Services
Subscribe
Login
Log Out
e-Edition

Andy Richardson: Charleston is a great place for seafood!

By By Andy Richardson

Birmingham, Alabama. Indianapolis, Jacksonville, Memphis, Oklahoma City, Toledo. What does Charleston have in common with these cities across America?

Seafood.

That’s right … seafood.

Charleston is one of only eight U.S. cities selected to participate in a three-year public health education campaign by the Seafood Nutrition Partnership (SNP), a non-profit seeking to educate the underserved and all Americans about the health and nutritional benefits of seafood.

I learned about this initiative when I joined the local Charleston SNP coalition and sponsored a City Council Resolution, in conjunction with National Seafood Month, declaring October “National Seafood Nutrition Partnership Month” in Charleston.

The Resolution passed unanimously at our September 21 meeting.

Snicker at first at the thought that Charleston, land-locked in Appalachia, decides to focus on seafood.

Then look closer. Charleston is a city at high risk for heart disease, stroke, diabetes, heart attack, obesity and other health problems that can be prevented. Seafood — in combination with an active lifestyle — can yield positive health benefits to combat these health problems.

Charleston Mayor Danny Jones has promoted activity each summer with Power Walking 150, and City Council President Tom Lane leads the charge for more bicycling opportunities throughout the Capital City. Both of these initiatives help combat our health risks.

But diet is also important, and clearly seafood can have very positive effects.

As an attorney in the insurance business, I’ve spent a lot of my professional career dealing with risk management. And essentially, risk management is at the heart of what the SNP wants to do for the people of Charleston, albeit of a slightly different kind.

Did you know:

n Eating seafood just twice a week can cut your risk of dying from heart disease by 36 percent?

n Seafood is one of the healthiest proteins you can eat because it’s high in Omega-3 fatty acids, which make up the “good cholesterol” you’ve probably heard your doctor talk about.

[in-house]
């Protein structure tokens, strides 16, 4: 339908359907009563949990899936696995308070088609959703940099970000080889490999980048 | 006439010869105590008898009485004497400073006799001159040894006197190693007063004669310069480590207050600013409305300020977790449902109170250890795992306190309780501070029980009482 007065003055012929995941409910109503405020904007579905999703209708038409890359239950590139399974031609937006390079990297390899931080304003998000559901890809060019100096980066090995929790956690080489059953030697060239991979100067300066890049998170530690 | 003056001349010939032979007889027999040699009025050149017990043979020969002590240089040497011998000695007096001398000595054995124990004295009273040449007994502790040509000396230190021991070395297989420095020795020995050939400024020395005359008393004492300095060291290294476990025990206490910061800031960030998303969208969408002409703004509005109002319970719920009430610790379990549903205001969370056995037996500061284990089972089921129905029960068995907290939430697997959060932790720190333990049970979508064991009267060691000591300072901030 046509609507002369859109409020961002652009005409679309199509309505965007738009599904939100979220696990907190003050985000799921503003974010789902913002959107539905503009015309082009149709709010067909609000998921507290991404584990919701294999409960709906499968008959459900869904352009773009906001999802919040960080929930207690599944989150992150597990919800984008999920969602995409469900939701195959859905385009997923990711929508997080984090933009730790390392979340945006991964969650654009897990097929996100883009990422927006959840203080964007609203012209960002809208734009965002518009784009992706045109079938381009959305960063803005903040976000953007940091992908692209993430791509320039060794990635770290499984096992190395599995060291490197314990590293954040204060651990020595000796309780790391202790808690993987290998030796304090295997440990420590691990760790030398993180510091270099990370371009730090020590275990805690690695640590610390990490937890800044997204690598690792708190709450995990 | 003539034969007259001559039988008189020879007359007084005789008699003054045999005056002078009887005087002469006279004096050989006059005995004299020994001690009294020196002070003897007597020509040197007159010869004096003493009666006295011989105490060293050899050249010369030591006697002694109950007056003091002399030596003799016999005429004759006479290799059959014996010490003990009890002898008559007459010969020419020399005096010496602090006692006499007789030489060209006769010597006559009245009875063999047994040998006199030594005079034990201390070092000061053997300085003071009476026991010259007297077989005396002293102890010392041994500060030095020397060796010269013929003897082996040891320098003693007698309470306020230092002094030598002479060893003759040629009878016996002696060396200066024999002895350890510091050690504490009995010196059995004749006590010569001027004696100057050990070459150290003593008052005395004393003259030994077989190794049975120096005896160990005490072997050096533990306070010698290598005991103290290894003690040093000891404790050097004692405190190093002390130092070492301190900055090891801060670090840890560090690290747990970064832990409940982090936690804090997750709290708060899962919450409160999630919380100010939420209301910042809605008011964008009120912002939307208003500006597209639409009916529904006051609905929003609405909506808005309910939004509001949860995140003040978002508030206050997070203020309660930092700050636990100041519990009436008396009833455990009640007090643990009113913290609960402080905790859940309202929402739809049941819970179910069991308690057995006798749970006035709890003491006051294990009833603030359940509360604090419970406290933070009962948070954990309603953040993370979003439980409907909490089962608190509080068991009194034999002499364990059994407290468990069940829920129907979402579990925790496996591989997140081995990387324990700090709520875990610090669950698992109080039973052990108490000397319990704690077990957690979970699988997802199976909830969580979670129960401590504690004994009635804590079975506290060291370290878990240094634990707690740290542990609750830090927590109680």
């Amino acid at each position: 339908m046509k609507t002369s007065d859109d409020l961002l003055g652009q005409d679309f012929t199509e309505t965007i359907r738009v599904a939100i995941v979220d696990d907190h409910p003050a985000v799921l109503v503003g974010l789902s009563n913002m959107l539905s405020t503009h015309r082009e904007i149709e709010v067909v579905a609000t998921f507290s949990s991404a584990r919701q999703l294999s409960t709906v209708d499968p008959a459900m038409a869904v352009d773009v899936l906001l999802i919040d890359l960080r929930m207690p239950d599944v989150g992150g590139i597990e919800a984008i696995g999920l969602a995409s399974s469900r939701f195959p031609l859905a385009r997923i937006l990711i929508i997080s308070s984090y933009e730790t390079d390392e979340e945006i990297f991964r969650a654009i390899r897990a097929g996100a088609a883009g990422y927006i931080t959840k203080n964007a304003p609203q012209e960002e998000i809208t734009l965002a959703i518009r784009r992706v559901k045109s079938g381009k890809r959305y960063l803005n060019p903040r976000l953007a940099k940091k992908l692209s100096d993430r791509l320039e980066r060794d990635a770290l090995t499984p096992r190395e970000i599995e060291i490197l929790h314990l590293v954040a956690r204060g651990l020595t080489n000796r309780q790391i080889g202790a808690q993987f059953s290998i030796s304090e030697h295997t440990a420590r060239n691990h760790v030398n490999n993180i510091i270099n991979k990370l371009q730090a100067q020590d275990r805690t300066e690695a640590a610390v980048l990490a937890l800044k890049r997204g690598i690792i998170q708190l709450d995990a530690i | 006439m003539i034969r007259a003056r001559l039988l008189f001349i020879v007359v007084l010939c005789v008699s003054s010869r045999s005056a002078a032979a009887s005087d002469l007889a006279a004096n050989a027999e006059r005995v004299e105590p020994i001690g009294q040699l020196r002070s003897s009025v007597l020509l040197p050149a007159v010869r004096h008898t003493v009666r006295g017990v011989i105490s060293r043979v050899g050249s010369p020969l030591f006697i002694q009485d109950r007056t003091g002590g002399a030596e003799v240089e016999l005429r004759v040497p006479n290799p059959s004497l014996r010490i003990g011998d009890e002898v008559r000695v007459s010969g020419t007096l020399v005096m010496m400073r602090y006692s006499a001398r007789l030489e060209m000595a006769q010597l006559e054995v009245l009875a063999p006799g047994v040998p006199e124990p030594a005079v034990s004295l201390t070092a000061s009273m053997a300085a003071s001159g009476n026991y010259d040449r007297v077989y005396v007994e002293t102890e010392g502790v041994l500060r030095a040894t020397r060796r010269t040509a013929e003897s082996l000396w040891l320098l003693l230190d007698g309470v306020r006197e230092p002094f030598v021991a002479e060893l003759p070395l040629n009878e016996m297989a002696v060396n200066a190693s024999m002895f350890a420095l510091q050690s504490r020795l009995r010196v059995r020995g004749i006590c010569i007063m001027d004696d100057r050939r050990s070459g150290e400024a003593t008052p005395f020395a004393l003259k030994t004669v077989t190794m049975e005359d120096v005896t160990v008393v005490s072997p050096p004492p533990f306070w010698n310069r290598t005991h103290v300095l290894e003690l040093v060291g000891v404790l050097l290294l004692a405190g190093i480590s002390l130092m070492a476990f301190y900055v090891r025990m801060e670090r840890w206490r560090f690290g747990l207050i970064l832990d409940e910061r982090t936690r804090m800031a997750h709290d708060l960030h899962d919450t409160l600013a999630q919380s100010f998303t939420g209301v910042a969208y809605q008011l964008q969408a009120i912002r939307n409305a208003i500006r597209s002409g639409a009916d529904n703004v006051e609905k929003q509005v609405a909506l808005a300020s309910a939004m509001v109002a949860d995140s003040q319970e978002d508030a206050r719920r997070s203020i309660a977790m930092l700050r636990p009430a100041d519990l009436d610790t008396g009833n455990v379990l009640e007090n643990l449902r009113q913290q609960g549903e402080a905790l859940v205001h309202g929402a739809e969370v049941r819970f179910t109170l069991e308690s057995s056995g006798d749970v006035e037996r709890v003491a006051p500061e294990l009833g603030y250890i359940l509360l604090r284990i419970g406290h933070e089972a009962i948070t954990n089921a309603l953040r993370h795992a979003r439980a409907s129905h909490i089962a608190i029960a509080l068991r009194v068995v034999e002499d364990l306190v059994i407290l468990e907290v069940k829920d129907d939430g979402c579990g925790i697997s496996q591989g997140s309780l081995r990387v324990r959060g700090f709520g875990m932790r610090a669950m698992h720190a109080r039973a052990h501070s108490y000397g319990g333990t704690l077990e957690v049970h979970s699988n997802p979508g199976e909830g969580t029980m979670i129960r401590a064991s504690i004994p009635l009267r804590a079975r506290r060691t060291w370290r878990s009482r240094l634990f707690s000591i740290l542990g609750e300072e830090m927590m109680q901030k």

Few of us grew up where folks ate a lot of seafood, and I don’t pretend to know how to select seafood at the grocery store and then to prepare it at home. But greater awareness of the benefit of seafood has piqued my interest.

The good news is there are a lot of resources available to help. The SNP has a huge variety of recipes freely available online, which are both easy and all feed a family of four for $10 or less (seafoodnutrition.org).

Our local fish markets and grocery stores offer a wealth of knowledge and ideas, too. It doesn’t matter if it’s fresh, frozen or canned — you get the health benefits all the same. If we start now, we can turn the tide and help ourselves and future generations by modeling healthier choices and behavior.

So, how can you manage your risk of the diseases described above? Simple:

n Exercise — walk, work out, ride a bicycle or engage in whatever activity you enjoy.

n Participate in Charleston’s Seafood Week, Saturday, October 17 to Friday, October 23. A number of local restaurants are offering seafood specials or conducting other activities during Seafood Week to encourage customers to enjoy seafood more frequently.

Participating restaurants include Berry Hills Country Club, Bluegrass Kitchen, Ichiban, Mi Cocina de Amor, South Hills Market & Café, Tidewater, Tricky Fish.

n Sign the Healthy Heart Pledge. I have, and I challenge you to join me by taking the pledge.

Seafood can be part of a lifestyle that protects you from catastrophic and preventable diseases. Join me in these common sense steps to be more healthy.

Additional restaurants are encouraged to participate and may contact Asher Agency at 304-341-1669.

Andy Richardson is a citywide member of Charleston City Council. An attorney, he has long worked in insurance-related businesses.

More News